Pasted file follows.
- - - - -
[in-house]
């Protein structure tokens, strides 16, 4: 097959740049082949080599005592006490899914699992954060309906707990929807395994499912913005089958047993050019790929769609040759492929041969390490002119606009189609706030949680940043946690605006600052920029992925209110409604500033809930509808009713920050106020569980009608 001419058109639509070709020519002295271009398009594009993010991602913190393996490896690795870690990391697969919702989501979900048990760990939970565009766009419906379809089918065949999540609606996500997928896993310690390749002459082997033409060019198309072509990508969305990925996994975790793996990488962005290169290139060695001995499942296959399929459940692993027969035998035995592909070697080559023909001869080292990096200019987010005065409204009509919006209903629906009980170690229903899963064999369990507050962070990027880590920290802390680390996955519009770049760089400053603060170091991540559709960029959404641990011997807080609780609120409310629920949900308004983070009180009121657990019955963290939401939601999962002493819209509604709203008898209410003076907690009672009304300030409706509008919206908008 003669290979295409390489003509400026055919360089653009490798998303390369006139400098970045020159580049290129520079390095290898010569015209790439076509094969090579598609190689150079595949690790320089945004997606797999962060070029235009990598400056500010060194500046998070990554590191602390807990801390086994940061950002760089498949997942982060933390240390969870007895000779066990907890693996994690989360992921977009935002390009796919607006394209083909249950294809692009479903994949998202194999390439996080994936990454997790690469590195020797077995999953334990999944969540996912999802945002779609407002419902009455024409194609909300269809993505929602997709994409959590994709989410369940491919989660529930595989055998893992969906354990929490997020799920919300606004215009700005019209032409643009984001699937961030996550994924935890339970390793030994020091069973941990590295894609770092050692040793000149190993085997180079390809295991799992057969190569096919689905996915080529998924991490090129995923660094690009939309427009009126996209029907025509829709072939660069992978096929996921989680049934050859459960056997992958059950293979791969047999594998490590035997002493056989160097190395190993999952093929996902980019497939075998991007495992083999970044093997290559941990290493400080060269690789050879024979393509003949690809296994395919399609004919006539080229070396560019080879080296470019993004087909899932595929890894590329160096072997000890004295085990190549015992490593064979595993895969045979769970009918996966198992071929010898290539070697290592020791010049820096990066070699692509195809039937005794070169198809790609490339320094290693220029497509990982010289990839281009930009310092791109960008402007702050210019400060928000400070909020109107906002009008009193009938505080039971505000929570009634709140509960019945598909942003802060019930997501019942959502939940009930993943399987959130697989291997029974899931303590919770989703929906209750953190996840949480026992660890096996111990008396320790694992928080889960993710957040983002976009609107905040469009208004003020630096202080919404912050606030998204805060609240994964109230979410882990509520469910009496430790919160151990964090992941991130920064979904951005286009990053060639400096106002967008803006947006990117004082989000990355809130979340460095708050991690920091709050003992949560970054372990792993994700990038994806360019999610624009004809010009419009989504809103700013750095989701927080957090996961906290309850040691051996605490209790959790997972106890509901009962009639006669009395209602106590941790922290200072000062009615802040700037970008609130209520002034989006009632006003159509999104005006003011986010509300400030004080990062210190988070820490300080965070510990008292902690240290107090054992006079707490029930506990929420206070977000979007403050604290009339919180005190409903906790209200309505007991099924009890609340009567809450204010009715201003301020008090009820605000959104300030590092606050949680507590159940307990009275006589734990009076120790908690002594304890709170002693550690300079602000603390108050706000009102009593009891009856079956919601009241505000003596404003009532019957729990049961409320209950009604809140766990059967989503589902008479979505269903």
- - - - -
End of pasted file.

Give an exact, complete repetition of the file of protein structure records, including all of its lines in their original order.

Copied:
[in-house]
């Protein structure tokens, strides 16, 4: 097959740049082949080599005592006490899914699992954060309906707990929807395994499912913005089958047993050019790929769609040759492929041969390490002119606009189609706030949680940043946690605006600052920029992925209110409604500033809930509808009713920050106020569980009608 001419058109639509070709020519002295271009398009594009993010991602913190393996490896690795870690990391697969919702989501979900048990760990939970565009766009419906379809089918065949999540609606996500997928896993310690390749002459082997033409060019198309072509990508969305990925996994975790793996990488962005290169290139060695001995499942296959399929459940692993027969035998035995592909070697080559023909001869080292990096200019987010005065409204009509919006209903629906009980170690229903899963064999369990507050962070990027880590920290802390680390996955519009770049760089400053603060170091991540559709960029959404641990011997807080609780609120409310629920949900308004983070009180009121657990019955963290939401939601999962002493819209509604709203008898209410003076907690009672009304300030409706509008919206908008 003669290979295409390489003509400026055919360089653009490798998303390369006139400098970045020159580049290129520079390095290898010569015209790439076509094969090579598609190689150079595949690790320089945004997606797999962060070029235009990598400056500010060194500046998070990554590191602390807990801390086994940061950002760089498949997942982060933390240390969870007895000779066990907890693996994690989360992921977009935002390009796919607006394209083909249950294809692009479903994949998202194999390439996080994936990454997790690469590195020797077995999953334990999944969540996912999802945002779609407002419902009455024409194609909300269809993505929602997709994409959590994709989410369940491919989660529930595989055998893992969906354990929490997020799920919300606004215009700005019209032409643009984001699937961030996550994924935890339970390793030994020091069973941990590295894609770092050692040793000149190993085997180079390809295991799992057969190569096919689905996915080529998924991490090129995923660094690009939309427009009126996209029907025509829709072939660069992978096929996921989680049934050859459960056997992958059950293979791969047999594998490590035997002493056989160097190395190993999952093929996902980019497939075998991007495992083999970044093997290559941990290493400080060269690789050879024979393509003949690809296994395919399609004919006539080229070396560019080879080296470019993004087909899932595929890894590329160096072997000890004295085990190549015992490593064979595993895969045979769970009918996966198992071929010898290539070697290592020791010049820096990066070699692509195809039937005794070169198809790609490339320094290693220029497509990982010289990839281009930009310092791109960008402007702050210019400060928000400070909020109107906002009008009193009938505080039971505000929570009634709140509960019945598909942003802060019930997501019942959502939940009930993943399987959130697989291997029974899931303590919770989703929906209750953190996840949480026992660890096996111990008396320790694992928080889960993710957040983002976009609107905040469009208004003020630096202080919404912050606030998204805060609240994964109230979410882990509520469910009496430790919160151990964090992941991130920064979904951005286009990053060639400096106002967008803006947006990117004082989000990355809130979340460095708050991690920091709050003992949560970054372990792993994700990038994806360019999610624009004809010009419009989504809103700013750095989701927080957090996961906290309850040691051996605490209790959790997972106890509901009962009639006669009395209602106590941790922290200072000062009615802040700037970008609130209520002034989006009632006003159509999104005006003011986010509300400030004080990062210190988070820490300080965070510990008292902690240290107090054992006079707490029930506990929420206070977000979007403050604290009339919180005190409903906790209200309505007991099924009890609340009567809450204010009715201003301020008090009820605000959104300030590092606050949680507590159940307990009275006589734990009076120790908690002594304890709170002693550690300079602000603390108050706000009102009593009891009856079956919601009241505000003596404003009532019957729990049961409320209950009604809140766990059967989503589902008479979505269903």